Street scene, Newington, this postcard is dated 1906.
The same view looking east, 2005.
A late 19th century photograph of a house east of Newington.
Newington was named in 1862 by postmaster Jacob Baker after his birthplace Stoke Newington, in north central London.
In 1905 the village had a population of 250, S.Z. Wets sold agricultural implements and furniture; Sam McAteer and Leonard Thompson were blacksmiths; Leonard TW.J. Melross was the local butcer; J.W. Warner and Son, carriages; H.T. Bowman, cheese and butter; health was looked after by Dr. J.S. Dickey; Leonard Hawn and G.F. Jardine ran general stores; John McAvoy operated the hotel, seen in the near right in the first postcard shown; the village had a branch of the Sterling Bank of Canada and the Thompson brothers were tinkers.
An early 20th century photograph showing a barn raising bee, Newington.
First prize winner, 1963 Newington Fair.
Late 19th century winter scene in Newington, the Newington Hotel is on the right. Newington’s public library was designed in the popular Second Empire style, characterized by the mansard roof. Postcard printed in 1905.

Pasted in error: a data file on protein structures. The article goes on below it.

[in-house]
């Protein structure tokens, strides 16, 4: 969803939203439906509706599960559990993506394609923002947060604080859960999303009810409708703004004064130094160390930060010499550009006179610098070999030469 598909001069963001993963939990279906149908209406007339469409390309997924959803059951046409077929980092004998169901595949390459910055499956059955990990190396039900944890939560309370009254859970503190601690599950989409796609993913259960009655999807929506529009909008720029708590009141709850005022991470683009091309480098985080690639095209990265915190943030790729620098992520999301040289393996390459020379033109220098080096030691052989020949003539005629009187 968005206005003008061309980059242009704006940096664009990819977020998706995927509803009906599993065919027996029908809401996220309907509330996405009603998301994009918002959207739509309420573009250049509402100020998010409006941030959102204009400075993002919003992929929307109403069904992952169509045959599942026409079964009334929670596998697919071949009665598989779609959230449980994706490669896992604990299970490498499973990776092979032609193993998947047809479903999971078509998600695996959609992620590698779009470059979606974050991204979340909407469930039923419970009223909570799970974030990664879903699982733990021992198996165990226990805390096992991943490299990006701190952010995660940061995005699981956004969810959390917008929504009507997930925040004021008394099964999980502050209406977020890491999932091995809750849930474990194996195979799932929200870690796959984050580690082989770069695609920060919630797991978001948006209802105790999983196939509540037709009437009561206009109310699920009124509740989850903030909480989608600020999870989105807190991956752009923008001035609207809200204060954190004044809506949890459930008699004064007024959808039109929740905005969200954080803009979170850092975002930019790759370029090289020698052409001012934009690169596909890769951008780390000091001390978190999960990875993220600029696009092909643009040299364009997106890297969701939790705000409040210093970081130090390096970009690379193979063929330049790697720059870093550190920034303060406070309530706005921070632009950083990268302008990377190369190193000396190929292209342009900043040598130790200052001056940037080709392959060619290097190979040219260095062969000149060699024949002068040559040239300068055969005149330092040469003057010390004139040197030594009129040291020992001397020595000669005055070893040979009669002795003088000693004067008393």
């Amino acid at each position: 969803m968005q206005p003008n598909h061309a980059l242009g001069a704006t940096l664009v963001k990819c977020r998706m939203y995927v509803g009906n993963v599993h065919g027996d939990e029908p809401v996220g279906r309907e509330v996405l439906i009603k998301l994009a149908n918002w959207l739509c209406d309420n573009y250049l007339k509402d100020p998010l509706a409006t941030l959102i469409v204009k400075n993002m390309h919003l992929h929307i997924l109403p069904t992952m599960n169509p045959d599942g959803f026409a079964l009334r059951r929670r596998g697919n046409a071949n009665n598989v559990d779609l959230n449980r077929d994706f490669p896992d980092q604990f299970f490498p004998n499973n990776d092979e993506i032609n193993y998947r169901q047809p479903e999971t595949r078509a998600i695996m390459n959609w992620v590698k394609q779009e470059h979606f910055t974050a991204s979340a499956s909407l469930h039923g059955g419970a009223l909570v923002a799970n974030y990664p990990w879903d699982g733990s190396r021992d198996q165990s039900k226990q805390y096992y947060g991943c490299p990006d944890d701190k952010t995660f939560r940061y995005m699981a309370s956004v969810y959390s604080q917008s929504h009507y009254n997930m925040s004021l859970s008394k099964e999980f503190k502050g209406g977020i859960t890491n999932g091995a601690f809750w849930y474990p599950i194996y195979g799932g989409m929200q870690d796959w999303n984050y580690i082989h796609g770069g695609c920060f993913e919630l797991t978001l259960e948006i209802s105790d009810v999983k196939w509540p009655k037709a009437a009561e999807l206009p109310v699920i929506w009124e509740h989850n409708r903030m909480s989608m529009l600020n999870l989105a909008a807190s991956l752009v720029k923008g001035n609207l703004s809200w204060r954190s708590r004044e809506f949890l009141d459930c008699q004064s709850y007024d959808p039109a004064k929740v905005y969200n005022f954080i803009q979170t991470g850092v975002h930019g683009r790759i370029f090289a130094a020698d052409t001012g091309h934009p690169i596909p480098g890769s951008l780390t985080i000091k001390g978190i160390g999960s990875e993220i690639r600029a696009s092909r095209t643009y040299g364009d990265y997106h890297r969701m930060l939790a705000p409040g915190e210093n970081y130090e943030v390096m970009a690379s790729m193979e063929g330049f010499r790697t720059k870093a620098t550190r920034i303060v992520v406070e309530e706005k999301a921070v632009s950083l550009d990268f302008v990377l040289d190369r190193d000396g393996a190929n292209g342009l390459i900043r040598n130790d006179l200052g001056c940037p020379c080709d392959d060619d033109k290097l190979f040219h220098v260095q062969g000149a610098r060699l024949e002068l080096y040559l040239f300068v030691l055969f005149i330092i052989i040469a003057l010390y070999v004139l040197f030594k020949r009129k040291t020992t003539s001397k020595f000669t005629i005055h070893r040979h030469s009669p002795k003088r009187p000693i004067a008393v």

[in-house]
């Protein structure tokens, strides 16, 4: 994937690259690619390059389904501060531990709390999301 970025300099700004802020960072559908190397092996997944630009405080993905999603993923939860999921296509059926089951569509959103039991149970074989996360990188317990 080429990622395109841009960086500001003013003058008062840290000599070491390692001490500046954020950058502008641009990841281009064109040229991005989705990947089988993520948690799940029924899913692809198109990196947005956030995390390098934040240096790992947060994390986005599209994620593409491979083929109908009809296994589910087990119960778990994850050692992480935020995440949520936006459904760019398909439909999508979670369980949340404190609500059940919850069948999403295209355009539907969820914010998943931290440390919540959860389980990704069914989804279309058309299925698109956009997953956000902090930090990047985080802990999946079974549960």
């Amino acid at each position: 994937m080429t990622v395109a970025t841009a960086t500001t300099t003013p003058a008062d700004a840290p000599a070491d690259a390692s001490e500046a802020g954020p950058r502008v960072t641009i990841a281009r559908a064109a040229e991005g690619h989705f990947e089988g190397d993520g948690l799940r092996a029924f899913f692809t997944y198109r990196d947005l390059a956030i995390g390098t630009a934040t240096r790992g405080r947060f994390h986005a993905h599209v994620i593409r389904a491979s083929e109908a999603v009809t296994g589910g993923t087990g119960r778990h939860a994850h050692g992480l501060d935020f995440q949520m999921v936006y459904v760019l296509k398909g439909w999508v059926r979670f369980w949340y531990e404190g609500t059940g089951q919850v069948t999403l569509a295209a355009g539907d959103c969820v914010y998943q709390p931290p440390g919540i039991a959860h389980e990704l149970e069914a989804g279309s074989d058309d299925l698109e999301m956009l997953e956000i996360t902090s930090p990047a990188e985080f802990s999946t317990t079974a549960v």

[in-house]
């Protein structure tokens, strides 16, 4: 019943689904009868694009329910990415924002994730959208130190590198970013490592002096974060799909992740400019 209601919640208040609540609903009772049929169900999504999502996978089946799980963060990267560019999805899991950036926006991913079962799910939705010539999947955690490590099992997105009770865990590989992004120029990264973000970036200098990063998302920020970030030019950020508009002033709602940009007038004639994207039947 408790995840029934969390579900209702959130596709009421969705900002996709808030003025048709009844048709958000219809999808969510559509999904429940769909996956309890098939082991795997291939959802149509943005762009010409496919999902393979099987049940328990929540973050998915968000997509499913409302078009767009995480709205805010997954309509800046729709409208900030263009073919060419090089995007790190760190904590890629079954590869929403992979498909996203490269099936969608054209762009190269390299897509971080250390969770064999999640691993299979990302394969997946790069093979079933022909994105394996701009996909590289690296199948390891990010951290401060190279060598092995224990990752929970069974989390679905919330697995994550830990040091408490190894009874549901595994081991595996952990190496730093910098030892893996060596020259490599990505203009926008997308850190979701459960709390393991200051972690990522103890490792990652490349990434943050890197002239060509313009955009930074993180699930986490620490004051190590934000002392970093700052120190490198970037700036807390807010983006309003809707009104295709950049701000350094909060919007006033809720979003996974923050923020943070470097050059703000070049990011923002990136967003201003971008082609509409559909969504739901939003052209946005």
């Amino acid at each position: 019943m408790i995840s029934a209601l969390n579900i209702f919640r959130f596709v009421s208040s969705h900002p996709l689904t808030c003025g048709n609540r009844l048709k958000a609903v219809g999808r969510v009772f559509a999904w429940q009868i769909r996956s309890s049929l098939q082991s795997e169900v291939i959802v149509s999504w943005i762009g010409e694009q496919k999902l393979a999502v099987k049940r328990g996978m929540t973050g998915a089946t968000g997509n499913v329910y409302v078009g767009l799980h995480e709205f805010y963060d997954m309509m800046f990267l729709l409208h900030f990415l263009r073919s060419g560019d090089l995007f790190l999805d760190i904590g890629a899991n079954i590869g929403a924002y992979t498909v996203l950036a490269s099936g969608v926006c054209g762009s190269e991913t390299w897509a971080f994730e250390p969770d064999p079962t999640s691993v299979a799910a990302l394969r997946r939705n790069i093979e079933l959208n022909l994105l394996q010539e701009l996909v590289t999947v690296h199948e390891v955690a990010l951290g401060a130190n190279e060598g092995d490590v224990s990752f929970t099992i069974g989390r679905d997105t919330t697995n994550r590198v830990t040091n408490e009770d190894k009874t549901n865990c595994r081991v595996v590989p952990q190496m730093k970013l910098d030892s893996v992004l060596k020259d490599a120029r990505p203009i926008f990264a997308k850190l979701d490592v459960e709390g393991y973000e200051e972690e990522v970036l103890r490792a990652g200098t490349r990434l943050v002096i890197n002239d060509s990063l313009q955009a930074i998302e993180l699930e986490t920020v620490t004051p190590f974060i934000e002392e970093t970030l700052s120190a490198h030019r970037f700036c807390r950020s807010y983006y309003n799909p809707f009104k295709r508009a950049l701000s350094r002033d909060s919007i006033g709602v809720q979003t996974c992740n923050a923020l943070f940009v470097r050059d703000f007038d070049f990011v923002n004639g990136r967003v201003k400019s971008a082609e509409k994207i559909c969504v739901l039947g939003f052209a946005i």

Tintype of a woman and child by Newington “Artist” photographer, James Steen, ca. 1860.
The Newington “twister” touchdown, August 1, 1932.
Historian J.G. Harkness wrote: the “cyclone” …was first seen moving in a south easterly direction through the south western part of Finch Township. It dipped at Newington…and in that locality the greater part of the damage was done. One person described the cloud as jet black extending into the sky and funnel shaped at the top. At Newington it demolished or unroofed 15 buildings including P.J. McEwan’s grist mill, Smith’s cheese factory, the railway station, the house of Mrs. Winters and others, and Mrs. Winters and the two other occupants of her house had a narrow escape. One of the, a young lady, with considerable difficulty persuaded the older lady to go the cellar as the safest place. They had just reached it, when the house was carried away and smashed to bits…Dalton Helmer…was sitting on his mother’s doorstep, when he was carried more than 300 yards, flung against the wall of a building and killed. A hydro-tower constructed of steel and 185 feet high was left on the ground a mass of twisted steel. The storm cut a swath from 150 to 200 feet wide through a bush, carrying limbs and some trees as far as a mile.
Aftermath of the tornado.
This is a selection of photographs and documents in the archives at the Cornwall Community Museum.